An examination of crime, code name "law and order," as a major political issue over four presidential campaigns commencing in 1964 leads to a number of at least tentative conclusions: (1) Law and order has been a campaign issue primarily for conservative candidates challenging more liberal incumbents or incumbent administrations-for example, Gold water (1964), Nixon and Wallace (1968), and Reagan (1976). (2) The conservative proposals for handling crime have generally encompassed an approach to crime control based on the concepts of free will and retributive justice. (3) There are fundamental inconsistencies between the political philosophy of conservatism and certain law and order strategies for handling crime. (4) The monopoly over this issue at the national level by candidates from the political right has had definite effects upon public policy regarding crime-effects that are likely to continue well into the future.

Crime & Delinquency, Vol. 24, No. 1, 13-27 (1978)
DOI: 10.1177/001112877802400102

Posted by: John K | Feb 19, 2010 10:34:03 AM

re: # 2 above

I see nothing inconsistent with the concepts of free will and retributive justice and the basic conservative philosophy of individual responsibility.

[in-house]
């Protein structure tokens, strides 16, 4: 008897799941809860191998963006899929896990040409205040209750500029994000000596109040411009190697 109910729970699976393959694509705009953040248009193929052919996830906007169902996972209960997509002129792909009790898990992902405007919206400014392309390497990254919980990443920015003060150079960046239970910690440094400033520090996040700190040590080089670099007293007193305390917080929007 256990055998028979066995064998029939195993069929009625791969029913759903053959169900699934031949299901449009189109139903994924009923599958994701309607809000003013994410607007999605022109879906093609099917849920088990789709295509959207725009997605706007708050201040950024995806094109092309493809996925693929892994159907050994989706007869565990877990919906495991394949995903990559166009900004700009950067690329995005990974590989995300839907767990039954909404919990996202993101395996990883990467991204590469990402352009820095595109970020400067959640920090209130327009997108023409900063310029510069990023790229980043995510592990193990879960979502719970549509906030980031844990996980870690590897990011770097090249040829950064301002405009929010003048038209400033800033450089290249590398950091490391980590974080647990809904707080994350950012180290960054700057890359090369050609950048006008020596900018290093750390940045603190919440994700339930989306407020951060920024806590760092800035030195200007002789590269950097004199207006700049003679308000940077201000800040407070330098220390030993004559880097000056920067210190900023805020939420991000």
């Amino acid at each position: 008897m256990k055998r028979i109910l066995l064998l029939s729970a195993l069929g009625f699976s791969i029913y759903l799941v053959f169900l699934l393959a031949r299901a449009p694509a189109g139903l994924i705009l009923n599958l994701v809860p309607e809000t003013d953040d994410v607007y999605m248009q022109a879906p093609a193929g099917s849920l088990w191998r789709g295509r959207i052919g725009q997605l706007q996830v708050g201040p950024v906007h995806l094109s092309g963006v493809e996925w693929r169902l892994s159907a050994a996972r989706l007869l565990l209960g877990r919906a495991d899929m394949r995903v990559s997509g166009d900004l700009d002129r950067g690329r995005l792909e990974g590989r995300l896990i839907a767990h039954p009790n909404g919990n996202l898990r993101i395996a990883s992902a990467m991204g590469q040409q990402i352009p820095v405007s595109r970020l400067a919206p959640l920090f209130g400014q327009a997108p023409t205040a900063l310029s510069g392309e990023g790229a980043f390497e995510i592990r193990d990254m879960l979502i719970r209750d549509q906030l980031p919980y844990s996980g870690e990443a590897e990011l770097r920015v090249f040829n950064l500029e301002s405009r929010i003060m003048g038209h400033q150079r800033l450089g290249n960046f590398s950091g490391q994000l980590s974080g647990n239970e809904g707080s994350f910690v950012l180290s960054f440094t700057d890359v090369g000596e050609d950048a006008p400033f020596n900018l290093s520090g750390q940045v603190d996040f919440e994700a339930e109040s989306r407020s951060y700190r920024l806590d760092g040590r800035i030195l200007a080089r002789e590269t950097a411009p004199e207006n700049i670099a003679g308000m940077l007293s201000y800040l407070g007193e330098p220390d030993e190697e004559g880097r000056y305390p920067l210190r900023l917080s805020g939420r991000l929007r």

Posted by: mjs | Feb 19, 2010 2:00:15 PM

Bill Otis's account of the relationship between incarceration rates and crime rates is impressionistic at best. For example, the overall incarceration rate began to rise in 1973 (i.e., still during the salad days of supposed rehabilitationist hegemony). Whereas from this chart you can see that the absolute number of crimes (unfortunately not finding chart with historical rates, but absolute figures illustrate the point well enough) is flat (with some stochastic variation) from 1973 to 1993, when it begins to drop.

Anyone who can compare those two charts (caveat - source is Wikipedia, with citations to primary source data from DOJ) and find simple covariation between incarceration rates and crime is on some kind of controlled substance, and should be immediately incarcerated.

Posted by: Michael Drake | Feb 19, 2010 10:32:32 PM

Mr. Drake --

My numbers are taken from the Bureau of Justice Statistics. However, the second chart to which you refer itself shows a staggering reduction in violent crime, 1993-2003, exactly in the heyday of building "incarceration nation."

Anyone who thinks this is a coincidence is in a lonely place. So far as I'm aware, every society on earth has believed there is a strong relationship between crime and punishment. If there has been one taking the contrary view, please let me know what it is.

Posted by: Bill Otis | Feb 20, 2010 3:56:03 AM